______________________________________           Mass Flow                   Stream  Rate Composition  (lbs/min) (%)______________________________________First Stage: Streams added to tubular reactor    Butadiene Monomer:                 38.02  1,3-butadiene  90.00  impurities  10.00  (mixed butenes,  isobutylene,  4-vinylcyclohexene,  et al)  Styrene Monomer: 54.10  Styrene  91.00  Impurities  9.00  (4-vinylcyclohexene,  ethylbenzene,  mixed xylenes, et al)  Soap Solution: 40.62  soft water  79.33  45% aqueous solution  2.04  of potassium hydroxide  40% aqueous solution  2.06  of tripotassium phosphate  20% aqueous solution  1.71  of sodium hydroxide  mixed hydrogenated  8.21  tallow fatty acid  47% aqueous solution  1.70  of sodium napthelene  sulfonate  potassium soap of  1.95  disproportionated tall  oil rosin (80% active)  23% aqueous solution  3.00  of sodium dodecylbenzene  sulfonate  Soft Water 217.15 100.00  Initiator: 0.20  pinane hydroperoxide  100.00  (44% active)  Activator Solution: 17.68  soft water  98.69  20% aqueous solution  0.41  of ferrous sulfate  40% aqueous solution  0.56  of tetrasodium ethylene-  diaminetetraacetate  sodium formaldehyde  0.34  sulfoxylate  Modifier (Chain Transfer 0.19  Agent):  tertiary dodecylmercaptan  100.00  Oxygen Scavenger Solution: 0.65  soft water  97.00  sodium hydrosulfite  3.00Second Stage: Streams added to third CSTR    Butadiene Monomer:                 25.34  1,3-butadiene  90.00  impurities  10.00  (mixed butenes,  isabutylene,  4-vinylcyclohexene,  et al)  Styrene Monomer: 36.07  styrene  91.00  impurities  9.00  (4-vinylcyclohexene,  ethylbenzene,  mixed xylenes, et al)  Modifier (Chain Transfer 0.12  Agent):  tertiary dodecylmercaptan  100.00  Shortstop: Added after 9th 13.31  CSTR at 62% conversion (or  21.6% solids)  soft water  97.08  85% aqueous solution  0.38  of diethylhydroxylamine  40% aqueous solution  0.80  of sodium  dimethyldithiocarbamate  47% aqueous solution  0.89  of sodium napthelene  sulfonate  45% aqueous solution  0.85  of potassium hydroxide  Defoamer: Added to latex 0.05  during monomer recovery  operations  Nalco-Exxon EC9060A  100.00  defoamer______________________________________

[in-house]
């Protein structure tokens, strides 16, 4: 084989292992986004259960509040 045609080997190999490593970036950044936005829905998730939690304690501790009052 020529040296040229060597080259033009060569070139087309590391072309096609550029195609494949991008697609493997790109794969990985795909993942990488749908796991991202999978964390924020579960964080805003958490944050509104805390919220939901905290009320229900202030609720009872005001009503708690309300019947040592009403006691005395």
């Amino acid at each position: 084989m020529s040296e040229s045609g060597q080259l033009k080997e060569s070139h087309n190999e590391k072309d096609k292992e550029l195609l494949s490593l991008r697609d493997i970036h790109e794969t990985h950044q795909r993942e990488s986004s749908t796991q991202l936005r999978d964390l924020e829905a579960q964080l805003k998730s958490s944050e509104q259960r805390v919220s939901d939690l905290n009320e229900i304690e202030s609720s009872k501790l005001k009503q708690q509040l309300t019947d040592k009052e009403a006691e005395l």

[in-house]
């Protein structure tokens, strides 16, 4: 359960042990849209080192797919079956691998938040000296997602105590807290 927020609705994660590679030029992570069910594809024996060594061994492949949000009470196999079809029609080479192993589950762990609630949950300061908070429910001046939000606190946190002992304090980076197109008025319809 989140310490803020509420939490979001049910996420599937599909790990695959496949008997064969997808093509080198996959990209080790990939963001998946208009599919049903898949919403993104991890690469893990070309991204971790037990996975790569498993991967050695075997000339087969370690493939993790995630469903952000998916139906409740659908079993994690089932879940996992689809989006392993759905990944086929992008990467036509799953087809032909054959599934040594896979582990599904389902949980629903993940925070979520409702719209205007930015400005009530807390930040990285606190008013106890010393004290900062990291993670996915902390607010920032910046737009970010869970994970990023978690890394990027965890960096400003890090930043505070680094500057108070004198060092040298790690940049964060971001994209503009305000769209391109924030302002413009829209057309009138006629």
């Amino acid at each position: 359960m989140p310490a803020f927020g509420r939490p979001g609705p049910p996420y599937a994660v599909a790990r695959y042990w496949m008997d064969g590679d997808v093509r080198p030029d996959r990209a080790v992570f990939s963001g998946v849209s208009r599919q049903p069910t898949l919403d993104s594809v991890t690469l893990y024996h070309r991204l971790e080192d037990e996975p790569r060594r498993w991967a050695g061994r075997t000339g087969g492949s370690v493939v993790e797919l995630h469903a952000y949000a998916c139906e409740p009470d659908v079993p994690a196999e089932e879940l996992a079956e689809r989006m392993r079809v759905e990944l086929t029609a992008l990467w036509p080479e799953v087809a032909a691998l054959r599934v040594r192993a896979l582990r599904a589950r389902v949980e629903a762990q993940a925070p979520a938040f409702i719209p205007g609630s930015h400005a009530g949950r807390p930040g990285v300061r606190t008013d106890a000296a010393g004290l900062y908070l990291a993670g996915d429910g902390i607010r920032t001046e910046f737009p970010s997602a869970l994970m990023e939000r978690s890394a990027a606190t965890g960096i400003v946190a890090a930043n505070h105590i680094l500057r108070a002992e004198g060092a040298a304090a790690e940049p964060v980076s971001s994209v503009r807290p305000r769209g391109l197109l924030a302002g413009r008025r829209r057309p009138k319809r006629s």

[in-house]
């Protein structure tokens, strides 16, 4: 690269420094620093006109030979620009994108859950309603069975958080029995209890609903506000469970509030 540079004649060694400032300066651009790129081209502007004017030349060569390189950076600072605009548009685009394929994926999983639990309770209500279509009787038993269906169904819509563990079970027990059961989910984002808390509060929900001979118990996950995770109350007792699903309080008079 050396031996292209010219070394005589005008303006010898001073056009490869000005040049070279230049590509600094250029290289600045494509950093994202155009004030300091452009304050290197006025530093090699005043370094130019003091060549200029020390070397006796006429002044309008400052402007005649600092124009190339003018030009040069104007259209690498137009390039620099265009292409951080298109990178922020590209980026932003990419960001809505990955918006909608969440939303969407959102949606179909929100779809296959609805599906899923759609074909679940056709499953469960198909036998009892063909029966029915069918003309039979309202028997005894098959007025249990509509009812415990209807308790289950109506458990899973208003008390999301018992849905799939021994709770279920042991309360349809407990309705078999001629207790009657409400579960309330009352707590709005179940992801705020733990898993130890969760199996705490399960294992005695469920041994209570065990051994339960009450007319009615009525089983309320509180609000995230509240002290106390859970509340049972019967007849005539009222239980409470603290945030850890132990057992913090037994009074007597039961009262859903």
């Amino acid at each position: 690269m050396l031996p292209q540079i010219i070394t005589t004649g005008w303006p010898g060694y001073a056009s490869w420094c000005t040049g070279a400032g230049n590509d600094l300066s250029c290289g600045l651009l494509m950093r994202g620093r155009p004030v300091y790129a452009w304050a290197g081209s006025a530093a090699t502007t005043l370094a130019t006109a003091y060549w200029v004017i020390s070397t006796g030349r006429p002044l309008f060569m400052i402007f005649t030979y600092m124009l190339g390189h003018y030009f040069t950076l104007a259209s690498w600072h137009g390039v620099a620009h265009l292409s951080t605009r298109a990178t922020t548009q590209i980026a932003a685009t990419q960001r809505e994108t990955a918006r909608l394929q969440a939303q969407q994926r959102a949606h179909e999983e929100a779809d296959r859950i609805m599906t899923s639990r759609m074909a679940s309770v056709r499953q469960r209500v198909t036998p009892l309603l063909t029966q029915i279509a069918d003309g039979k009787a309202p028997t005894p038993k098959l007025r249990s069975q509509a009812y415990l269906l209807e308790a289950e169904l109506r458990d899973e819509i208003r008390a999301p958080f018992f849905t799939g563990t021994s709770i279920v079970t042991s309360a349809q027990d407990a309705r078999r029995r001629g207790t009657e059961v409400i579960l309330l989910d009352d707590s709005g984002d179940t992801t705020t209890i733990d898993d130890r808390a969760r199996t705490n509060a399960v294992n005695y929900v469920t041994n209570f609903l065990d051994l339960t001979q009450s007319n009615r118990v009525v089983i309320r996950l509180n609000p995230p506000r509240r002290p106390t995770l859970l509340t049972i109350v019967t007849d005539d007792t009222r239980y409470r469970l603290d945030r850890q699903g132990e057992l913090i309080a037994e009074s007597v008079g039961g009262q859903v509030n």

After unreacted monomers were removed from this stable latex by steam-stripping, it was found to have a solids content of 20.5 percent, a 50.6 percent bound styrene content and a Mooney ML 1+4 viscosity of 13.

A blend of 222,646 lbs (100992 kg) of the high viscosity latex and 184,828 lbs (83,838 kg) of the low viscosity latex (55 percent:45 percent dry weight blend) was made in an agitated tank. Added to the latex blend was 2105 lbs (955 kg) of a 50 percent active Goodyear Wingstay® C antioxidant emulsion.

EXAMPLES 5-9

In this series of experiments, various latices were evaluated as modifiers for Koch AC-10 asphalt. Example 5 was carried out as a control and was not modified with latex. Example 6 was also carried out as a control wherein the asphalt cement was modified with Pliolite® 7576 SBR latex. Pliolite® 7576 latex has a solids content of about 69 percent. The SBR in Pliolite® 7576 latex has a bound styrene content of 23.5 percent and a Mooney ML/4 viscosity of within the range of 45 to 65.